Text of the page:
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Iain Duncan Smith Responds

The Secretary of State for Work and Pensions has replied to a group of prominent Catholics who have criticised the UK government’s welfare policies as deeply harmful – but the authors of their Open Letter to Iain Duncan Smith say that he is still missing the point on the harm his policies are causing.

In their detailed reply to Mr Duncan Smith’s defence of his policies, main authors Virginia Moffatt and Bernadette Meaden, from the Christian think-tank Ekklesia, say that the evidence shows how both the Welfare Reform Act 2012 and the changes currently being pushed through will “make things worse” for elderly, sick, vulnerable and disabled people in Britain.

The latest letter challenges Mr Duncan Smith in detail on huge reductions in spending, the extent of poverty in the UK, the impact of benefit sanctions on health, failures in exemptions to protect the most vulnerable, reductions in support for the disabled, the negative impact of changes to Personal Independence Payments (PIP), the cut in income for people in the Work Related Activity Group (WRAG) of Employment Support Allowance (ESA) made in the Summer Budget, the harm caused by the benefit cap, the continuing problem of low income, and the rationale of the reforms as a whole.

A group of leading Catholics published a widely publicised Open Letter to Iain Duncan Smith on 3 July 2015, calling for him to fundamentally alter his approach to welfare reform.

Mr Duncan Smith’s reply last week, together with the group’s response is being jointly published on 10 July by two-think tanks working on these issues, Ekklesia and by the Centre for Welfare Reform.

Virginia Moffatt, chief operating officer of Ekklesia, and one of the signatories, commented:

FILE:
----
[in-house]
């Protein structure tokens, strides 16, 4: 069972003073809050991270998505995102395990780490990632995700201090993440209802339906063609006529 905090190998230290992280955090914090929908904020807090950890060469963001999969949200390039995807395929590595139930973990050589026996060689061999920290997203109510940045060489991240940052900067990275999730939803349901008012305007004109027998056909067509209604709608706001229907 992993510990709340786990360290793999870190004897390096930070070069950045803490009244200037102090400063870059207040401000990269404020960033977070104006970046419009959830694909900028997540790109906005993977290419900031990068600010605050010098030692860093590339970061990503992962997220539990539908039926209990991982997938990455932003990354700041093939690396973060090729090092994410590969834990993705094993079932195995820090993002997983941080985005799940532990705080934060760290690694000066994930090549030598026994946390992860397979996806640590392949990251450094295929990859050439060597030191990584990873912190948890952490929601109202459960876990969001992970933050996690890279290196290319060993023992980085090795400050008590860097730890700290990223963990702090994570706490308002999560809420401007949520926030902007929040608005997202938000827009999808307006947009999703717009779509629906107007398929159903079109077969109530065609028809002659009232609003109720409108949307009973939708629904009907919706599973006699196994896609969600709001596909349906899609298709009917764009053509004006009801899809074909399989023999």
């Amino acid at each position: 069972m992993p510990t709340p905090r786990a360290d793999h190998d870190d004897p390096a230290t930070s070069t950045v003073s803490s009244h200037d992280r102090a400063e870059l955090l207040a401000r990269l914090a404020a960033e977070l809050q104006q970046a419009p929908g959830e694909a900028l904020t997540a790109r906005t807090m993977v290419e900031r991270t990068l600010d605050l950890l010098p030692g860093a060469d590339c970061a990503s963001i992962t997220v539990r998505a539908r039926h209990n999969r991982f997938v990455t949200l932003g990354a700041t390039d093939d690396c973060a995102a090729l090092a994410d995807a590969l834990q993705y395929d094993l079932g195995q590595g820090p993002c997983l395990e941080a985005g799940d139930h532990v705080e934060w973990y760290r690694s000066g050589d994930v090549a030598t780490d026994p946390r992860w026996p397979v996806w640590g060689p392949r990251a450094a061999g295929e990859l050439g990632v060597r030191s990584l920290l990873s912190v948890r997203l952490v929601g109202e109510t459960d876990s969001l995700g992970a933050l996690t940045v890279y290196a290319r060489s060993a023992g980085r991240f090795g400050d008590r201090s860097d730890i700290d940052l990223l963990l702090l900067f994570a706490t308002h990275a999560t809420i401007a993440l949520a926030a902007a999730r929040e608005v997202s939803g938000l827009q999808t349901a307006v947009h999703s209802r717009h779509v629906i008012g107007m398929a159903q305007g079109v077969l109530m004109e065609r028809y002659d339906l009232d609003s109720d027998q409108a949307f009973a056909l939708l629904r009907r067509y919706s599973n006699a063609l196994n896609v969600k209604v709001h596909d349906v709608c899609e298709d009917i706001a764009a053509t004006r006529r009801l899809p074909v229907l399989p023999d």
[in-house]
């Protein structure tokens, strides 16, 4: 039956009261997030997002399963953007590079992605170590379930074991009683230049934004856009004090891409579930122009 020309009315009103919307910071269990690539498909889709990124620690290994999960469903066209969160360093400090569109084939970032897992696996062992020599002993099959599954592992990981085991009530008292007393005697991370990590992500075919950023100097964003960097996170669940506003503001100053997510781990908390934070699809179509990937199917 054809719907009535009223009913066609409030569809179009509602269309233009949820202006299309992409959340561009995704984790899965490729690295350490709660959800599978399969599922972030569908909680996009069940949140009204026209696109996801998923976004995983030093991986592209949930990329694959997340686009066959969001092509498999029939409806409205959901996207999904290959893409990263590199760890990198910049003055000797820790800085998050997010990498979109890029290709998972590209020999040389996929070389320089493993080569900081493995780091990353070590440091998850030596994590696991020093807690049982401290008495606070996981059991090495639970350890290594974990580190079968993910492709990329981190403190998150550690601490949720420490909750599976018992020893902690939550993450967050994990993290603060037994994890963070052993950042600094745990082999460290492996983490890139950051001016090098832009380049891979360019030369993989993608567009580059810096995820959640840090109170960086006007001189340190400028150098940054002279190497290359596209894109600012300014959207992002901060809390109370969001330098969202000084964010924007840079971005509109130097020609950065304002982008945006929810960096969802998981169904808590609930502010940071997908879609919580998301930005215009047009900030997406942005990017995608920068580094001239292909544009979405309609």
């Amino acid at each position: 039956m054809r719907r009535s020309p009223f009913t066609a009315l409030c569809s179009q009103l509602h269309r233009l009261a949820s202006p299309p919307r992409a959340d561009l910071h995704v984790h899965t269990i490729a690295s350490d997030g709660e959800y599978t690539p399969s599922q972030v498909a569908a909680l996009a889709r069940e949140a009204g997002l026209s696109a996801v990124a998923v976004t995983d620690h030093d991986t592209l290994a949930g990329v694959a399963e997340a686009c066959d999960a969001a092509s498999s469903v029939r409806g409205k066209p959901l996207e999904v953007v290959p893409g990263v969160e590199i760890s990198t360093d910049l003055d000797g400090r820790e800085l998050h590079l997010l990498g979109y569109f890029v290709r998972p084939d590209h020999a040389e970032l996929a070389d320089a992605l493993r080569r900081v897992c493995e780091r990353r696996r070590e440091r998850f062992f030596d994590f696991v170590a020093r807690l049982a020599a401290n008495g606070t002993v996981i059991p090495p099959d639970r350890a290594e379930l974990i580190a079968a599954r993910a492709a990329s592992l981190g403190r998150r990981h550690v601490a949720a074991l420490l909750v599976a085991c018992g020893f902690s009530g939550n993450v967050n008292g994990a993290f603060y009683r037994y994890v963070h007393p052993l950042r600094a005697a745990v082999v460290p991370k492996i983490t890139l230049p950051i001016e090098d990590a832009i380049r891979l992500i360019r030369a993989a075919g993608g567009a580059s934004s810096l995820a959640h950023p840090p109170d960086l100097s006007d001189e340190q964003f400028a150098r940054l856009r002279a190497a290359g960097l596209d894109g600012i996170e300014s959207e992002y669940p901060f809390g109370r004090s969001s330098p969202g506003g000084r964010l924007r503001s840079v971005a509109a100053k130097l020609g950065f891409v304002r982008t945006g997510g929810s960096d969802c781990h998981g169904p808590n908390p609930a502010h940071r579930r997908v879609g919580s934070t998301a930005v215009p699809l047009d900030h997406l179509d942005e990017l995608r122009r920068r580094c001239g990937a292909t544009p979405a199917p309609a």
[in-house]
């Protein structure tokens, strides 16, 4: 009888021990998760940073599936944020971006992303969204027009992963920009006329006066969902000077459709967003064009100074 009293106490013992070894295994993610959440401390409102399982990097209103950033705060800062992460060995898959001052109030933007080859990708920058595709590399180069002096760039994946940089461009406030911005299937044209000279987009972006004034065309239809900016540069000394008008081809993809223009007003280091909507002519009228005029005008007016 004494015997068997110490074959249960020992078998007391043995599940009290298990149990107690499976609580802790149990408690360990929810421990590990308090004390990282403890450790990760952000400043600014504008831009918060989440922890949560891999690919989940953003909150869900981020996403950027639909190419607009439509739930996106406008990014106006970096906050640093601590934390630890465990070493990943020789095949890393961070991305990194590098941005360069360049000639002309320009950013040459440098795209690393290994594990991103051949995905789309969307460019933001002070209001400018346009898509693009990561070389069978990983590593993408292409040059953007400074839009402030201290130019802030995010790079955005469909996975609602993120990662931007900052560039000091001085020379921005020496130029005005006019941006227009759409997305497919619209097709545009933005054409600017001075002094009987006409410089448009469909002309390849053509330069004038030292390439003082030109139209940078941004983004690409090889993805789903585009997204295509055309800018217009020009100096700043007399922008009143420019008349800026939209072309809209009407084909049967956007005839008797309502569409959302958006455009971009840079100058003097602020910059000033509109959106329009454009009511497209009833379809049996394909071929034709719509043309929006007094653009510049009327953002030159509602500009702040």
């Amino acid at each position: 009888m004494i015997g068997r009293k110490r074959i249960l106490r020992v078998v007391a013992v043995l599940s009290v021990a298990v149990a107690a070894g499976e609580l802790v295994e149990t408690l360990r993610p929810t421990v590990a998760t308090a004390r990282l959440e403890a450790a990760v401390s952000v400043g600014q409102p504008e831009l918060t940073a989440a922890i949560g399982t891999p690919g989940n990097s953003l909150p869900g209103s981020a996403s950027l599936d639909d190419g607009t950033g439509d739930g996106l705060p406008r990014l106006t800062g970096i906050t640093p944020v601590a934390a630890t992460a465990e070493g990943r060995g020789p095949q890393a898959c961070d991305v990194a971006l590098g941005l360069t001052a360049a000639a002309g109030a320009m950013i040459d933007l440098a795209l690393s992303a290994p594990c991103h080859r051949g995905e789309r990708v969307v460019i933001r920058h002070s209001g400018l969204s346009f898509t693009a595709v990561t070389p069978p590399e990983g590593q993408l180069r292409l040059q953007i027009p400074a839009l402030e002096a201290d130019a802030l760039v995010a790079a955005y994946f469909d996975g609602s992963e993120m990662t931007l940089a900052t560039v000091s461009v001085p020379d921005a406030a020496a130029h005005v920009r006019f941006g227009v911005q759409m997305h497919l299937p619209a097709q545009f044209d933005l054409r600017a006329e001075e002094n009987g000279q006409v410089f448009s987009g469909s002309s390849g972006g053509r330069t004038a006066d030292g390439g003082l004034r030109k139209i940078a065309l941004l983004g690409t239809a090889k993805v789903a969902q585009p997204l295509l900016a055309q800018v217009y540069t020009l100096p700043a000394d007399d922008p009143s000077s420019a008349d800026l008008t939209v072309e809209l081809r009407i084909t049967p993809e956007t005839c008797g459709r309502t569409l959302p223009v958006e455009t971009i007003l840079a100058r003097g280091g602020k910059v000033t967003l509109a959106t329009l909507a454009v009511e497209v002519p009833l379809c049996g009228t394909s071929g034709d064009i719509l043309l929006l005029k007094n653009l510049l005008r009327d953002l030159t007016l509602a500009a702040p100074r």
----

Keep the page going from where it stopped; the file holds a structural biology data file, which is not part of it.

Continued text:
"While we welcome Mr Duncan Smith’s willingness to engage in a proper discussion on this subject, we remain concerned about the damage being caused by the government’s policies on welfare. There is a significant body of evidence to demonstrate that welfare reform is impoverishing many families and sick and disabled people. We fear the latest Welfare and Work Bill is only likely to make things worse."

Dr Simon Duffy, Director of The Centre for Welfare Reform agreed:

"The evidence shows that people in poverty, disabled people and other vulnerable groups - like asylum seekers - have been particularly targeted for cuts in income and services. Perhaps even worse than this is the growing use of sanctions to supervise and control our fellow citizens. Sadly these misnamed 'reforms' are often justified using ethical or even Christian language. It is very important that Christian leaders continue to ask tough questions about the reality of welfare reform."

Ekklesia is an independent, non-denominational think-tank examining beliefs, values and religion in politics and public life. The Centre for Welfare Reform is a think-tank specialising in projects to develop social innovations, redesign the welfare state and promote social justice.

For the full correspondence go here: